The Day Trade Stood Still, or Did It?

Melvin Torres is the director of Western Hemisphere Trade for the World Trade Center Arkansas. He has managed cross-functional teams as a vice president, a director, and a general manager at some of the world's strongest companies including Citibank, General Electric and Commerce Bank.
University Relations

Melvin Torres is the director of Western Hemisphere Trade for the World Trade Center Arkansas. He has managed cross-functional teams as a vice president, a director, and a general manager at some of the world's strongest companies including Citibank, General Electric and Commerce Bank.

Editor's Note: The following commentary by Melvin Torres, the director of Western Hemisphere Trade for the university-based World Trade Center Arkansas, ran earlier in the publication Arkansas Money & Politics.


Over a month ago, if you asked what I did for a living, I would answer "We help Arkansas companies export and sell their products to the world. We propel Arkansas' economy." Yet, we woke up one day to an unrecognizable world.

We are not taking trade delegations to other countries to help export Arkansas products and services, nor attending international trade shows with Arkansas businesses to sell. We are not receiving trade delegations nor diplomatic commercial diplomacy envoys to increase exports in our state. We are now trading something different. We are trading kindness.

In the blink of an eye, my job evolved from helping Arkansas businesses export, to assist everyone that needs help stay afloat and survive, fighting to spare our economy from doom. We are looking for answers few people know, if any at all. Many calls, emails, texts, social media posts, and videoconferences to find an answer to many questions in the long list.

I talk to different companies every day and with the support of different organizations, we are trying to help businesses survive, employees kept on payroll, and provide direction to people who have lost their job. This is my normal now. I help communicate and match available emergency financial assistance for Arkansas businesses and individuals like:

SBA Paycheck Protection Program — SBA will forgive loan if all employees are kept on the payroll for eight weeks and the money is used for payroll, rent, mortgage interest, or utilities. For small businesses, sole proprietors, independent contractors, self-employed persons, 501(c)(3) non-profit organization, 501(c)(19) veterans organization, or Tribal business concern (sec. 31(b)(2)(C) of the Small Business Act).

Arkansas STEP Grant — State Trade Expansion Program (STEP) grant, which assists eligible Arkansas small businesses and agricultural producers with export development by reimbursing eligible expenses.

Small Business Grants Program — Facebook has committed $100 million in cash grants and advertising for small businesses.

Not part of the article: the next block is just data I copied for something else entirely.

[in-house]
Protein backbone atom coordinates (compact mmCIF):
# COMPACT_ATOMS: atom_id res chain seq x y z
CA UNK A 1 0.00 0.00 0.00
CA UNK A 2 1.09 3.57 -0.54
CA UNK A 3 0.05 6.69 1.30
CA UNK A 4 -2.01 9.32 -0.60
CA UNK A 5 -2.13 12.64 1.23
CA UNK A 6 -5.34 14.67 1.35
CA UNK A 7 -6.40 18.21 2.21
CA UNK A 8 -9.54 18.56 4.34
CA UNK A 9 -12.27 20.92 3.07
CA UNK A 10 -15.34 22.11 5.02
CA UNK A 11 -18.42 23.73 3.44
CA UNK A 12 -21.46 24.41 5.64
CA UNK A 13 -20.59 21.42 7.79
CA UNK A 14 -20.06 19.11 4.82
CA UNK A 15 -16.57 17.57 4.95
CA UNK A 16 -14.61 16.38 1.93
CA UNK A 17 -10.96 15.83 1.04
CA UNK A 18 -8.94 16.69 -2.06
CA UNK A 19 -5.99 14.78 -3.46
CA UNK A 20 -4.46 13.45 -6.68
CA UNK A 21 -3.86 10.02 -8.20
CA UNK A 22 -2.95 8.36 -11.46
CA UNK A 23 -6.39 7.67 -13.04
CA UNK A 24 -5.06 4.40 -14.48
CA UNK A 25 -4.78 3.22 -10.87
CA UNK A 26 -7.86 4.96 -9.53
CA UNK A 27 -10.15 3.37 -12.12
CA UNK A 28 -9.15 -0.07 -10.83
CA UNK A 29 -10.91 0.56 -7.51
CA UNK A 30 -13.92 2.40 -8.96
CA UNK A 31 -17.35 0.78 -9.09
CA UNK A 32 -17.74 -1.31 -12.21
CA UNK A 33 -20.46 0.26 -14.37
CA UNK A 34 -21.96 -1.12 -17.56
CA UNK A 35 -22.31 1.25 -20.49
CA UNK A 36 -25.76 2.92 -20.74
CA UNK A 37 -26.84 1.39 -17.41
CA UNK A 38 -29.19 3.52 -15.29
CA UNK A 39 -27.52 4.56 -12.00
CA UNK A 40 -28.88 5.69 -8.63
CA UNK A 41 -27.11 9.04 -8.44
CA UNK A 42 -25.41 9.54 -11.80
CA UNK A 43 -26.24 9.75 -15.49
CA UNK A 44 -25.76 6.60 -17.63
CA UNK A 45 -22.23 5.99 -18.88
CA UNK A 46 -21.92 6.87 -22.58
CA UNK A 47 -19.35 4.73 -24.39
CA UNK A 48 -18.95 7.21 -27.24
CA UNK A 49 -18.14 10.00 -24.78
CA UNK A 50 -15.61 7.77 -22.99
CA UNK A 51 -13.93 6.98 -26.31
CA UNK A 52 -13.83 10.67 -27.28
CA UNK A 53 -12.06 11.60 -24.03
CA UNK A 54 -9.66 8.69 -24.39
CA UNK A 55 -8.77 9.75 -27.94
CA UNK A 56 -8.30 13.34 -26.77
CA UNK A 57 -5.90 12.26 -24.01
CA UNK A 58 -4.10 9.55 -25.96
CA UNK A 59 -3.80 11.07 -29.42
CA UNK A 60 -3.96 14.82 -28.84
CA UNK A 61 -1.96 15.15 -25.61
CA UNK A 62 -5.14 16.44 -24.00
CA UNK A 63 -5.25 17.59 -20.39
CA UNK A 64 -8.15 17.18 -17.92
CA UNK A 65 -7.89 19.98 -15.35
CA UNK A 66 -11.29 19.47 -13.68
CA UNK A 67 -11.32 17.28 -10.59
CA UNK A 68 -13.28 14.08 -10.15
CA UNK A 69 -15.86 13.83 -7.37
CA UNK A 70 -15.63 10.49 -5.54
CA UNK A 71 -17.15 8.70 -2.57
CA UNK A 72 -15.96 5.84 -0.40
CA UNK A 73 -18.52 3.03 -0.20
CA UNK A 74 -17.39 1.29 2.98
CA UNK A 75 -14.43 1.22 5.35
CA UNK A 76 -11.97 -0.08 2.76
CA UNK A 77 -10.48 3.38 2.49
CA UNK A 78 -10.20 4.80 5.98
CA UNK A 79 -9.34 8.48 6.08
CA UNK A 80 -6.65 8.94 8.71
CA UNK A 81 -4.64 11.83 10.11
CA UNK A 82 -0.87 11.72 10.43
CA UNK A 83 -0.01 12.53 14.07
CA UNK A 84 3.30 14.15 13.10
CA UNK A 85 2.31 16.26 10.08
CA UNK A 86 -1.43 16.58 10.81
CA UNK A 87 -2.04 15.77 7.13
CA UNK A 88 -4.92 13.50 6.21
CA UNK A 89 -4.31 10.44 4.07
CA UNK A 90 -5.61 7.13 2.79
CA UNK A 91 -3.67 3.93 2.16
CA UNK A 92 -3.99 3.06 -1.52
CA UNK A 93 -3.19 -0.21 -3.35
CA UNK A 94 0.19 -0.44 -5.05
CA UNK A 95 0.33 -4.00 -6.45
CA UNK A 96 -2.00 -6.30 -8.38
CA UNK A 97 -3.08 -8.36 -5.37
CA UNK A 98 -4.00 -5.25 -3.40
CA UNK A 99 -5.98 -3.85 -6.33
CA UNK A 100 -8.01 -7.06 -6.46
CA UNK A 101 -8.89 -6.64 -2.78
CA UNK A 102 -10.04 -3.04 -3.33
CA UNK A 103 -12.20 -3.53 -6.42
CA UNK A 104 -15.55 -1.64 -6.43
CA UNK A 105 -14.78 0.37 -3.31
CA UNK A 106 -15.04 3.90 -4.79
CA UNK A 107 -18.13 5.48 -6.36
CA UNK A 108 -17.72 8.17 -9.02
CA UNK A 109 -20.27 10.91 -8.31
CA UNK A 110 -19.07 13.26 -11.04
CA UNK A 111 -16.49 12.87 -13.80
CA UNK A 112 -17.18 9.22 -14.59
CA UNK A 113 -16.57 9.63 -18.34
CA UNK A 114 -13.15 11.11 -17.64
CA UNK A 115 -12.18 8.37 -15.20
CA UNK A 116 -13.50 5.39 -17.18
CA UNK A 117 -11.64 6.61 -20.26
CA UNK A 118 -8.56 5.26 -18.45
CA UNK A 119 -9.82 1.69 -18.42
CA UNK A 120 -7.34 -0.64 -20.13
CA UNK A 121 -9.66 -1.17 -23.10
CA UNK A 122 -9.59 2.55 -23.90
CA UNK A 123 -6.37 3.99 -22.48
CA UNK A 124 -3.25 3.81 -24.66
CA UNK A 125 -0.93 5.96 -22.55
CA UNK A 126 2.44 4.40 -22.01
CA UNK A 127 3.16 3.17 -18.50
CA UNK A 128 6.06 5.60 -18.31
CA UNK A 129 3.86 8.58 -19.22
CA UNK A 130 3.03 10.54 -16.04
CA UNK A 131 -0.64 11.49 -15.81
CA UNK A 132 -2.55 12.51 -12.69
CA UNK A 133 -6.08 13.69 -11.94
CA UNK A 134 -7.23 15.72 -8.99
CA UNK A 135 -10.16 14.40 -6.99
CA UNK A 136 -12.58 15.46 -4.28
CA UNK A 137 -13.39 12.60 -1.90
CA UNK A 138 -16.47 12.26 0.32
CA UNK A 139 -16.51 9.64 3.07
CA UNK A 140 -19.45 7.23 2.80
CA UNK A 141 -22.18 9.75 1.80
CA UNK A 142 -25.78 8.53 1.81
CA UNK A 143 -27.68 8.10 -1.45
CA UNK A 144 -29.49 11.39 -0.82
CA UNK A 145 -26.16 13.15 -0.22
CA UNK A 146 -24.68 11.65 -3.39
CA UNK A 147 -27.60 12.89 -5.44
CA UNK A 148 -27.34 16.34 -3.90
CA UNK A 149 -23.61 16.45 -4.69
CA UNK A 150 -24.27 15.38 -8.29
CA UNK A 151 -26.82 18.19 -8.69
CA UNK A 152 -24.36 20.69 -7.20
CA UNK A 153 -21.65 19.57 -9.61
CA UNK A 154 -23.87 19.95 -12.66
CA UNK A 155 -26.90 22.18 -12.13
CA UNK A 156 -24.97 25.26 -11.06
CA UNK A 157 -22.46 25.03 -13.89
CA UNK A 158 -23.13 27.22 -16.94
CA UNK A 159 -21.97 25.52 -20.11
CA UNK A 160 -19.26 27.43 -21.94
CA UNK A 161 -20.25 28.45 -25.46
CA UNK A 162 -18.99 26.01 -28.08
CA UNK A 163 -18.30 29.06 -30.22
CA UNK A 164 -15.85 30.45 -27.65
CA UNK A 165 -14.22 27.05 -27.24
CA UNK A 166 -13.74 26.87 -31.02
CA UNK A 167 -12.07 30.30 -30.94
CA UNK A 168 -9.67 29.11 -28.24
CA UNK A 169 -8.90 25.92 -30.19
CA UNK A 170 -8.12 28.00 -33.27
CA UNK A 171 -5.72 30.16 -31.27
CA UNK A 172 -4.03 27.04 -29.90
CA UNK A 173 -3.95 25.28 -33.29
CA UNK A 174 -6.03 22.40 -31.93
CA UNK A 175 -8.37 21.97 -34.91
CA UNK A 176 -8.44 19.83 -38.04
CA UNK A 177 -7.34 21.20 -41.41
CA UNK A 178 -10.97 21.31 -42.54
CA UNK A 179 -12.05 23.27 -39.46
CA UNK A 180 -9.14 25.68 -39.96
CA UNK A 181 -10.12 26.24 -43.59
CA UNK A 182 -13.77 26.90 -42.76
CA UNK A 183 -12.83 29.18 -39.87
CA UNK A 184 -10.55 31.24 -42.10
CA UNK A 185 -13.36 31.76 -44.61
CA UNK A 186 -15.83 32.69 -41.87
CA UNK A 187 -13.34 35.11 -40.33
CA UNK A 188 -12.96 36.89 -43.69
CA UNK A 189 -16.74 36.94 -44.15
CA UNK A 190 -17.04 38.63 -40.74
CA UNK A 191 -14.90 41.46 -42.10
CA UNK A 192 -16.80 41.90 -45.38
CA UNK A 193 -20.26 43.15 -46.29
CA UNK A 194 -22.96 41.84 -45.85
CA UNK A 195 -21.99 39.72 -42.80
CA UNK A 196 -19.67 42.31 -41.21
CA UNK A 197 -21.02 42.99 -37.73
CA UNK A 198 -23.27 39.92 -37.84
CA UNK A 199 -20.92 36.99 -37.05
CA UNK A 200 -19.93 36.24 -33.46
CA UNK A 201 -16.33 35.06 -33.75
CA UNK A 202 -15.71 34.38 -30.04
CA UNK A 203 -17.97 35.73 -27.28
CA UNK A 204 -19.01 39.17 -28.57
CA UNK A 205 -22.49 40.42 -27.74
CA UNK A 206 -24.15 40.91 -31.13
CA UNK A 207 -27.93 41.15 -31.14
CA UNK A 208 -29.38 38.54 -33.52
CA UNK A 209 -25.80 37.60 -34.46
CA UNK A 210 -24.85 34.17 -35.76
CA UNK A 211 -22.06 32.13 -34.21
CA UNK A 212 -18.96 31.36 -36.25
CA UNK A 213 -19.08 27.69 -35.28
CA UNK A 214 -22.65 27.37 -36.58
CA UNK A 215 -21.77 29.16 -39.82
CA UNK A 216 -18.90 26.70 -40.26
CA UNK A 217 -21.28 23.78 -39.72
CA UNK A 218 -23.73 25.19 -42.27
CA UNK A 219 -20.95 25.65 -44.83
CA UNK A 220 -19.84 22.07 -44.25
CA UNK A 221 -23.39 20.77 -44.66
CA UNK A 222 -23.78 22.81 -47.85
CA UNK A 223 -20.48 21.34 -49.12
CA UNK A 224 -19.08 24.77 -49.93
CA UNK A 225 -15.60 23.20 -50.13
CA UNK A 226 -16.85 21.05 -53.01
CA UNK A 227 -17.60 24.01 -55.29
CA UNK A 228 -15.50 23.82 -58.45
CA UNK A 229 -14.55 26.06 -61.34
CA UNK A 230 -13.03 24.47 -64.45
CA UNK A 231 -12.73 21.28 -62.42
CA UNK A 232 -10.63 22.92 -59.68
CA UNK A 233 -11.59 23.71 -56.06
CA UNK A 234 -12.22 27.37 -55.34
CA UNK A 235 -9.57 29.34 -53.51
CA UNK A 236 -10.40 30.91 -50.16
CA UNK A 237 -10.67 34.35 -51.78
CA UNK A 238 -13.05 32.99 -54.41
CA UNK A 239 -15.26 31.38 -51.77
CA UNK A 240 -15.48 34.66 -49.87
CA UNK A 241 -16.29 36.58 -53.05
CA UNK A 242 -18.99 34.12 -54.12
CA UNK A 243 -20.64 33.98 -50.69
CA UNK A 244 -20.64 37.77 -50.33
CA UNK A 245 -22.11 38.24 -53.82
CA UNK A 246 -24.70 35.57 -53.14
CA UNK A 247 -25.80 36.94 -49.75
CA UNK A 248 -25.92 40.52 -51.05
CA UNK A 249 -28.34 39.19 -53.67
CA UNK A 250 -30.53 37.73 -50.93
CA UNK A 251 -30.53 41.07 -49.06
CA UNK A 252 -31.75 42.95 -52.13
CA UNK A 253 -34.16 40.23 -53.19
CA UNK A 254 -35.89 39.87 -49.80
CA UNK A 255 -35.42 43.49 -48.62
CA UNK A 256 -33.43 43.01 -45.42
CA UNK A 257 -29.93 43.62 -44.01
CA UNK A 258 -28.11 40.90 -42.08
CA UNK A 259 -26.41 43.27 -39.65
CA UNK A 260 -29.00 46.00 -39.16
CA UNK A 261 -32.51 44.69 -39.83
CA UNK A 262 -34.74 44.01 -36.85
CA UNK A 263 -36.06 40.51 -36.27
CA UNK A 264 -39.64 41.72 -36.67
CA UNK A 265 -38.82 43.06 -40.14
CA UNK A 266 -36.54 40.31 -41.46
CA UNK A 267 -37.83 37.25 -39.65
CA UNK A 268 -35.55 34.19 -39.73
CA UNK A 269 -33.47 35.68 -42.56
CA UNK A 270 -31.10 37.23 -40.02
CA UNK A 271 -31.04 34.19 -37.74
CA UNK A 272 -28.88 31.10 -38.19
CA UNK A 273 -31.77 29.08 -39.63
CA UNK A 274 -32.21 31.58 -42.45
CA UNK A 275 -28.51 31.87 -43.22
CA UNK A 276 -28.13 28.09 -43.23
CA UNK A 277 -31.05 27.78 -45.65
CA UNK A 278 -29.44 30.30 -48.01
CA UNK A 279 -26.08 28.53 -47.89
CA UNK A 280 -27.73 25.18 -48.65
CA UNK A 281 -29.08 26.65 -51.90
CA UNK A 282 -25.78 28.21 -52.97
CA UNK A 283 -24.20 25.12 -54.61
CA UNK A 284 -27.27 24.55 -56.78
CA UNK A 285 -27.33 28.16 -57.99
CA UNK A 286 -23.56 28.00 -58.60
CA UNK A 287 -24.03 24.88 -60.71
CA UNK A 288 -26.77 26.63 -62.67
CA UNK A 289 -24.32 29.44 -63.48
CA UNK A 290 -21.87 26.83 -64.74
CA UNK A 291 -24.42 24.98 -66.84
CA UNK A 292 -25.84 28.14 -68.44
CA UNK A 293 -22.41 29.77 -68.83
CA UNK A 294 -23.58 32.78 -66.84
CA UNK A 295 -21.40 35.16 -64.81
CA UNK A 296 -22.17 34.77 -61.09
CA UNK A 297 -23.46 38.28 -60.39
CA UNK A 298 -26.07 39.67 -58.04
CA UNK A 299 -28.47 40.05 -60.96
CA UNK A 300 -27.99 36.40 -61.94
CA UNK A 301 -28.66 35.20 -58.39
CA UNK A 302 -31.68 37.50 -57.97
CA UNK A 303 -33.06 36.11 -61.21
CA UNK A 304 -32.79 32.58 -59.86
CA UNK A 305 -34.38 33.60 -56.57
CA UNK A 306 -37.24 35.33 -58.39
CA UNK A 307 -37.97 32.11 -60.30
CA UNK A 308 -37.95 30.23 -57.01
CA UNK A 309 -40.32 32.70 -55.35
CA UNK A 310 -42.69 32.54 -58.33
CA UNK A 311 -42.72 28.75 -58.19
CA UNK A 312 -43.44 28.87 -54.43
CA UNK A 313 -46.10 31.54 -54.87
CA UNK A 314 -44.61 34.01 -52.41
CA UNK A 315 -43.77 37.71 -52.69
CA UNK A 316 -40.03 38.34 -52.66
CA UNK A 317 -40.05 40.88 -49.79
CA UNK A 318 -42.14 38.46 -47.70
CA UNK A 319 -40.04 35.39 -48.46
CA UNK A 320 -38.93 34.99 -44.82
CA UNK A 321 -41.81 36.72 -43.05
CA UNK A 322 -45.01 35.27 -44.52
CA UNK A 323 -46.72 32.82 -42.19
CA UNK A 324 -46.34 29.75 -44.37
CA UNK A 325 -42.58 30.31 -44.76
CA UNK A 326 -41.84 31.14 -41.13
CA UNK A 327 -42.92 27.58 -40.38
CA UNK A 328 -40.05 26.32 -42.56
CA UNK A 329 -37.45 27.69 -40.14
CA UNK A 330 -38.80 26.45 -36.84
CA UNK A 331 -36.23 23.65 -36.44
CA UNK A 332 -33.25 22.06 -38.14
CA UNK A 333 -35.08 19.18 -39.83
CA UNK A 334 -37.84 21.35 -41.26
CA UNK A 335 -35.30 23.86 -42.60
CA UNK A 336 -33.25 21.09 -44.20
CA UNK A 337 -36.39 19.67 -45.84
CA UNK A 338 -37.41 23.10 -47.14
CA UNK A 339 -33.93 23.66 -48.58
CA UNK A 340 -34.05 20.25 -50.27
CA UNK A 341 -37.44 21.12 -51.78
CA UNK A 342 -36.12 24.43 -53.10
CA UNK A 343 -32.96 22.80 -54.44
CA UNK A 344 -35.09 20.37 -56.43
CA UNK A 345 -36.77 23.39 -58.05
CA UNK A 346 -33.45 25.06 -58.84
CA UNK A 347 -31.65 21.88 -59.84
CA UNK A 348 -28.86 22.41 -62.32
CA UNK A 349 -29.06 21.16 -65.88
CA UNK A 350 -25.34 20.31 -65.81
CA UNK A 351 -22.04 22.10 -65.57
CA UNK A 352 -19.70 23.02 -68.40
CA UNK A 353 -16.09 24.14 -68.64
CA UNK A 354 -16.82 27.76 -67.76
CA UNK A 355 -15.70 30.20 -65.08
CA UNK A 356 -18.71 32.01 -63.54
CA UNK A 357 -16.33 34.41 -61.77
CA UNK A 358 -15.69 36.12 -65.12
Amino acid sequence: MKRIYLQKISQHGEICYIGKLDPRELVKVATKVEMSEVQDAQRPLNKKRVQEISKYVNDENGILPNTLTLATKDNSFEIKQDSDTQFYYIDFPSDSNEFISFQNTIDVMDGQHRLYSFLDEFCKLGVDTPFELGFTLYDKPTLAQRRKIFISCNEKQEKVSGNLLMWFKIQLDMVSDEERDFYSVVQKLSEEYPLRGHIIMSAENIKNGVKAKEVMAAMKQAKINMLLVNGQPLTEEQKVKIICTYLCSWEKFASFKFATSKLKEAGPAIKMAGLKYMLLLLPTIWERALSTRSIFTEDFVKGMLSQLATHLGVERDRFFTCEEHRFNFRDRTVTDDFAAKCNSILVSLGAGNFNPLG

SBA Additional Debt Relief — current SBA Serviced Disaster (Home and Business) Loans: If your disaster loan was in "regular servicing" status on March 1, 2020, the SBA is providing automatic deferments through December 31, 2020.

Economic Injury Disaster Loan Advance — Up to $10,000 of relief which will not have to be repaid to help businesses address the COVID-19 outbreak.

Quick Action Loan Program — Funds from the Arkansas Governor's Quick Action Closing Fund are now allocated for loans to small to medium-sized companies that are in the supply chain of essential goods and services (including healthcare, food manufacturing, logistics).

EXIM Bank COVID-19 Programs — Several temporary relief programs for businesses from EXIM Bank.

Arkansas Department of Agriculture — Resources for Arkansas farmers during the COVID-19 emergency.

Now, our websitetalks about COVID-19 and you, instead of exclusively helping Arkansas companies export. We have information for businesses wanting to help, information on what to do if you lost your job, and how to keep businesses afloat with financial assistance.

There will soon be a time when we will continue to help our businesses and farmers export and sell their products as we always do. Yet, if you ask me now what we do at the World Trade Center Arkansas, I will answer "we now trade kindness and resources for our businesses to survive these moments".

The mission of the World Trade Center Arkansas is to grow trade and increase Arkansas exports by connecting Arkansas businesses to the world through international trade services. The Center is part of the University of Arkansas and serves as the trade promotion arm for the Arkansas Economic Development Commission. For more information and valuable updates, please follow the Center on Facebook and Twitter or subscribe to the World Trade Center Arkansas newsletter.

Melvin Torres is the director of Western Hemisphere Trade for the World Trade Center Arkansas. He has managed cross-functional teams as a vice president, a director, and a general manager at some of the world's strongest companies including Citibank, General Electric and Commerce Bank.

Contacts

Brandon Howard, communications and social media specialist
World Trade Center of Arkansas
479-418-4803, bjhoward@uark.edu

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